In thinking of the future of Australia-ASEAN relations, there is a need to maintain a balance between continuing what has been successful and recognizing the limitations in order to innovate new approaches.
First of all, Australia should continue what has been effective in interaction with the ASEAN region: positive trajectory of bilateral relationships with each of the ASEAN member-states, as well as with ASEAN as an institution. This is an important distinction since ASEAN does not have a common foreign policy line.
Perception-wise, Australia has been in a very beneficial position with the ASEAN partners. Throughout the region the perception of Australia is benign and Southeast Asia is responsive to Australian cooperation initiatives. In other words, there is an ample of political will and mutual interests in deepening the relations. PM Malcolm Turnbull presence at regional fora, Foreign Minister Julie Bishop’s frequent visits to the region, or the upcoming Australia-ASEAN Summit next year are all well-received reiteration of cooperative intention. Convening good will is particularly important for this region.
For Southeast Asia, in the current juncture of time where China’s rise creates a lot of anxiety and the U.S. unpredictability questions its reliability, Australia can emerge as a pillar of stability – a reliable partner with a continuous foreign policy line. This is what Canberra should capitalize on – the consistency of foreign policy in the line of the rule-based order and respect for international law. This is what a group of smaller and middle-size countries are in particular need – an element of stability.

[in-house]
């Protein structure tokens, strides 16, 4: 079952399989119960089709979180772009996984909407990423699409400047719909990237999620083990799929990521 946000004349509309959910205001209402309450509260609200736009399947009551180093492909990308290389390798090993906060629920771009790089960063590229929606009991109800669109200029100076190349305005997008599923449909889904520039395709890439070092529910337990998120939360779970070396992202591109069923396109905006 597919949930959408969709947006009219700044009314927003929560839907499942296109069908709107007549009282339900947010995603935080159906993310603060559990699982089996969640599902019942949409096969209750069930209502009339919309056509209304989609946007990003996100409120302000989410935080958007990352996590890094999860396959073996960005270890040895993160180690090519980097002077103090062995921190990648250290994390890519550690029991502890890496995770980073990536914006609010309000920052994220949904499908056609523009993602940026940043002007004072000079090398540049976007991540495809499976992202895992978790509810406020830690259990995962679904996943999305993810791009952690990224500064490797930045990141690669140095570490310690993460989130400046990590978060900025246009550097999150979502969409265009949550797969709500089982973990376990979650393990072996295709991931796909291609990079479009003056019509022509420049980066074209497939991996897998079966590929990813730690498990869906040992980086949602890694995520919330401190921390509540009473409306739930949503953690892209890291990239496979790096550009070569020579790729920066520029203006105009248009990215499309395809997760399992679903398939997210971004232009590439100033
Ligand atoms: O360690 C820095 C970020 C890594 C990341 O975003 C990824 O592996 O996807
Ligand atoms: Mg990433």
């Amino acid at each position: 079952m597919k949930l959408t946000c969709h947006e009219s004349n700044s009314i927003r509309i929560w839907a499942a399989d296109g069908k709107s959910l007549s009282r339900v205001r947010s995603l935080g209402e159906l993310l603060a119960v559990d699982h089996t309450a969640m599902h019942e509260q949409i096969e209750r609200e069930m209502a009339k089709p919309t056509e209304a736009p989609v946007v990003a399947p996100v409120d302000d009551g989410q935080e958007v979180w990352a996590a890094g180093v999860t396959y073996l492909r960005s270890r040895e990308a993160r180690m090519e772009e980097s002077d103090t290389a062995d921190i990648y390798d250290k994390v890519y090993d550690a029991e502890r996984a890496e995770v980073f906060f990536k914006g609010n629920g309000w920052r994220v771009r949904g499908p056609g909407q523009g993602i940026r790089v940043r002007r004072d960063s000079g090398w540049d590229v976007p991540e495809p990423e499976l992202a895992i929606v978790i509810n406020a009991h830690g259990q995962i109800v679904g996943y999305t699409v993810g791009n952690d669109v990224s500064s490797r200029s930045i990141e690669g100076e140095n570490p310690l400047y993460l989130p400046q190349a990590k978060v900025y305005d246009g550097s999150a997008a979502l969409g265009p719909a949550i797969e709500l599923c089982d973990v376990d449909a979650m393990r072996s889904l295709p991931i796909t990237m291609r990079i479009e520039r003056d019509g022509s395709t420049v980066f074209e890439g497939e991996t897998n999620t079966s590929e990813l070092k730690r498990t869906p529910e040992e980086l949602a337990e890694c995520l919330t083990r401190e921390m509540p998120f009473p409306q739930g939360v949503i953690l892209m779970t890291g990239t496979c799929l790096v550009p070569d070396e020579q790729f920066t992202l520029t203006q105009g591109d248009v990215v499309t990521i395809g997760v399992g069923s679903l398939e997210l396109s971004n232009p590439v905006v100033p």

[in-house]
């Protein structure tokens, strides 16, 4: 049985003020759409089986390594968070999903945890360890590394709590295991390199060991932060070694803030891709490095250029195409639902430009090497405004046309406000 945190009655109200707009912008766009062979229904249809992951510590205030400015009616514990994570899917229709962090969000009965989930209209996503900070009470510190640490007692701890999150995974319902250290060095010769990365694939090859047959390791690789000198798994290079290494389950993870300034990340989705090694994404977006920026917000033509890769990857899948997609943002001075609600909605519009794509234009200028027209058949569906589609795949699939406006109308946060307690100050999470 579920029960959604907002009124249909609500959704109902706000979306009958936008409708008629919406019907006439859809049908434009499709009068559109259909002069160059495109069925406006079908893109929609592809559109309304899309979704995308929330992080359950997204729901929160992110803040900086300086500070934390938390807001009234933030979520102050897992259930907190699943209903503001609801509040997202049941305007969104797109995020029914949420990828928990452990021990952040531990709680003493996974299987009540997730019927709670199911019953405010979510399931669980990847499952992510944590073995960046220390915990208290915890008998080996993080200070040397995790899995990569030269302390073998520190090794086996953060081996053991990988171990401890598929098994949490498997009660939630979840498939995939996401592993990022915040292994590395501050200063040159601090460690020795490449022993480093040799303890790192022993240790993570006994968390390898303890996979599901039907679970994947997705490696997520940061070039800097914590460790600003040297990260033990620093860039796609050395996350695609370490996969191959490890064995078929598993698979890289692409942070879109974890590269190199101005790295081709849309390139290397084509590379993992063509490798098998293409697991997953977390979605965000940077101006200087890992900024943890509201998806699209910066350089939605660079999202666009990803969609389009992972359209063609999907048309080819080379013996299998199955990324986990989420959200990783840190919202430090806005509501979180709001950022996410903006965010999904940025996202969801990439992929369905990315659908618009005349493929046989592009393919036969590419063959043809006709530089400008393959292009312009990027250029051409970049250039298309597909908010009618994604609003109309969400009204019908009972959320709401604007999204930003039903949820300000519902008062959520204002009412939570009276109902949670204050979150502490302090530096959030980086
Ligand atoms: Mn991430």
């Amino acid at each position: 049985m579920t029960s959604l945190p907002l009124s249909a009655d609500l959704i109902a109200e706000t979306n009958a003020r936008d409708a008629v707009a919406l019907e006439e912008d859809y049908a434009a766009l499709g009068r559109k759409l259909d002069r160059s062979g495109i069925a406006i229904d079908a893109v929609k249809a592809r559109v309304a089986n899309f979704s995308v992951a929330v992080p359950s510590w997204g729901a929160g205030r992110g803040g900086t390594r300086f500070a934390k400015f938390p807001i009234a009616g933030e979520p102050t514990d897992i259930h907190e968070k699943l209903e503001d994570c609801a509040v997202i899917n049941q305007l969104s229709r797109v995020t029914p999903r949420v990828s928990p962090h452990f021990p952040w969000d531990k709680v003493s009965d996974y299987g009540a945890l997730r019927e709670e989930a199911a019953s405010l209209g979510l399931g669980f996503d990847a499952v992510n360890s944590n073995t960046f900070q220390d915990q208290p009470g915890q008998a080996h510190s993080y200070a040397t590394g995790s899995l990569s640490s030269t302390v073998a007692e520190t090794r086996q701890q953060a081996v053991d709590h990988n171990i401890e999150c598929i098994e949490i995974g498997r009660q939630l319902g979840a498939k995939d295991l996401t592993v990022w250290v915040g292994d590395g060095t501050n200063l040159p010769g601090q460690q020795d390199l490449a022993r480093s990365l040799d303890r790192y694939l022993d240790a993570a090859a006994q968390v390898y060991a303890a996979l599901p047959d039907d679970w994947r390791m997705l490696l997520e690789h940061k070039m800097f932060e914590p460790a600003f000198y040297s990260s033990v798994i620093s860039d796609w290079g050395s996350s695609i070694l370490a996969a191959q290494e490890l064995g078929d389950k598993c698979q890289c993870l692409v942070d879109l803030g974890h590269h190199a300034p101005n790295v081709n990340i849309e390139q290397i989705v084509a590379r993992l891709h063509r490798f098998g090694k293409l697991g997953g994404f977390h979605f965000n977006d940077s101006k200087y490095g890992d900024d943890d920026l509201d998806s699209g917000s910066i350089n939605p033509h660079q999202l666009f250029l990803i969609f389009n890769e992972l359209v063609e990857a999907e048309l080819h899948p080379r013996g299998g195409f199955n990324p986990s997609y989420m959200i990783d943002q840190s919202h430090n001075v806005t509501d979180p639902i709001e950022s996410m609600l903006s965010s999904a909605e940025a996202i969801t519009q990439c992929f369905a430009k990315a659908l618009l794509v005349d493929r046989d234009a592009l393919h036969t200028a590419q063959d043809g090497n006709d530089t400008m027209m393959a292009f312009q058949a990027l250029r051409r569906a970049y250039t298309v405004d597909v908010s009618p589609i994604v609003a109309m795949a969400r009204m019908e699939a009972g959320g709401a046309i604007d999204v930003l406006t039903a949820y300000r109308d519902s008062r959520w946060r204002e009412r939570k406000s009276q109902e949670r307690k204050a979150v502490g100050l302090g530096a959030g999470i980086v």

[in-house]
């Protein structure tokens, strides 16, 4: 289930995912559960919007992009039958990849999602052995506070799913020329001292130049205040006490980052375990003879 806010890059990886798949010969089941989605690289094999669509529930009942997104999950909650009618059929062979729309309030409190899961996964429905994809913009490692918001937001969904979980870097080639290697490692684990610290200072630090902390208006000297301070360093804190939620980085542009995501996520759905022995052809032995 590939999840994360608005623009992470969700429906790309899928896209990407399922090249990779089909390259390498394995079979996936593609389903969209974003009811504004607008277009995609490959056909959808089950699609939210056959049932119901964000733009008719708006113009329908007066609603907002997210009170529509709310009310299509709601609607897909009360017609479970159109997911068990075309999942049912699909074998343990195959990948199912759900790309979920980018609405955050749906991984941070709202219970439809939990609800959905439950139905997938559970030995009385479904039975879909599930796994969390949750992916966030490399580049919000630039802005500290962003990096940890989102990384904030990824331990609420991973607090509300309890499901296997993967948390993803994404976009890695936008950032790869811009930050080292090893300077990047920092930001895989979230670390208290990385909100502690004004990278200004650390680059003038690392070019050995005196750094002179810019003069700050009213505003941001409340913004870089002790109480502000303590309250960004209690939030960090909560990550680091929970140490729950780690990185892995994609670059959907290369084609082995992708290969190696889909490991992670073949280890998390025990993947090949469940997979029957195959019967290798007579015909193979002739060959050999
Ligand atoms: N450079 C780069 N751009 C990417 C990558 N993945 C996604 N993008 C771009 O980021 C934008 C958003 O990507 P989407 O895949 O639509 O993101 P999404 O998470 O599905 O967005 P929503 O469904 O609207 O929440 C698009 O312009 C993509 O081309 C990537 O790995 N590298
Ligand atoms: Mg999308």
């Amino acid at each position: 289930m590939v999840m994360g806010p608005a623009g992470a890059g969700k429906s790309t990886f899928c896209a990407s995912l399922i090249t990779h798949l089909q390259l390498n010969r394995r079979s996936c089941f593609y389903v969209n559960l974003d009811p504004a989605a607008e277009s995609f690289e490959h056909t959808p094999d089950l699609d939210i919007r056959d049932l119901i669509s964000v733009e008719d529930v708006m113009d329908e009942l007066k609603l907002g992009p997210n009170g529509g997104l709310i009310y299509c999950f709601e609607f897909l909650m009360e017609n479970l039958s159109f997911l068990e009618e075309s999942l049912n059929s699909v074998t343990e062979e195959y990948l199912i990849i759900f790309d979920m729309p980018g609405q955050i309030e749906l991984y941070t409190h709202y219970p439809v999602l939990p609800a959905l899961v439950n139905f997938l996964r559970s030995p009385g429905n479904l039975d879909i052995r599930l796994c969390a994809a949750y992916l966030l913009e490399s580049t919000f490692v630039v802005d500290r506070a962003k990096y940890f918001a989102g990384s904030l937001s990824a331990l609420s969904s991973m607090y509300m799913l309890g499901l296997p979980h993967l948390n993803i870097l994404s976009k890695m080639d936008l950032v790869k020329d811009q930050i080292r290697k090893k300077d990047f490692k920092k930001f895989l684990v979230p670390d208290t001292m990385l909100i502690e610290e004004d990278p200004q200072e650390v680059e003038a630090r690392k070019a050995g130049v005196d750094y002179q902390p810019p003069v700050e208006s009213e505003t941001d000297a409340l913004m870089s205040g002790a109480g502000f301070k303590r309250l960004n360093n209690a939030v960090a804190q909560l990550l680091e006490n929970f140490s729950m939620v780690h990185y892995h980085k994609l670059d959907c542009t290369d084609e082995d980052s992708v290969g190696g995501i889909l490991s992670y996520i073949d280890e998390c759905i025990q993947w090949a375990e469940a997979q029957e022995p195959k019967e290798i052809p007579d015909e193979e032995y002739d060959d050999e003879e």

For Australia, Southeast Asia – the closest in proximity region – should grow also closer mentally. As much as Southeast Asian partners, Australia’s attention is preoccupied with China and the U.S., it should also re-calibrate the priorities.
Secondly, past engagement with Southeast Asia should have built sufficient confidence for Canberra to recognize ASEAN’s institutional weaknesses.
ASEAN, while reaching 50th anniversary, is also in need for re-inventing itself. At the moment, while celebrating some impressive achievement of the past, it is also facing some severe criticism of under-delivering. The perception of being divided by China and Sino-U.S. competition seems to be prevailing to the degree it has overshadowed ASEAN’s successes and affected its perception.
It is in regional interest – and Australian too – to keep ASEAN institution strong. Australia should reiterate the importance of this regional organization on the global arena and put emphasis on its role in the peace and stability in Asia Pacific. Reiterating confidence in ASEAN’s multilateralism through continuous support for ASEAN-led architecture, including the East Asia Summit, ASEAN Regional Forum, or ASEAN Minister Meetings. An example of supporting ASEAN’s regional role is providing diplomatic support for ideas of legally binding Code of Conduct that would be a base of peaceful and legally-based resolution of conflict and disputes. Another way is to provide capacity building for ASEAN’s institutional development, including for example strengthening the ASEAN Secretariat.
Australian engagement with Southeast Asia should go beyond trade and diplomatic relations. A number of areas for cooperation where Australia can champion in the regions are: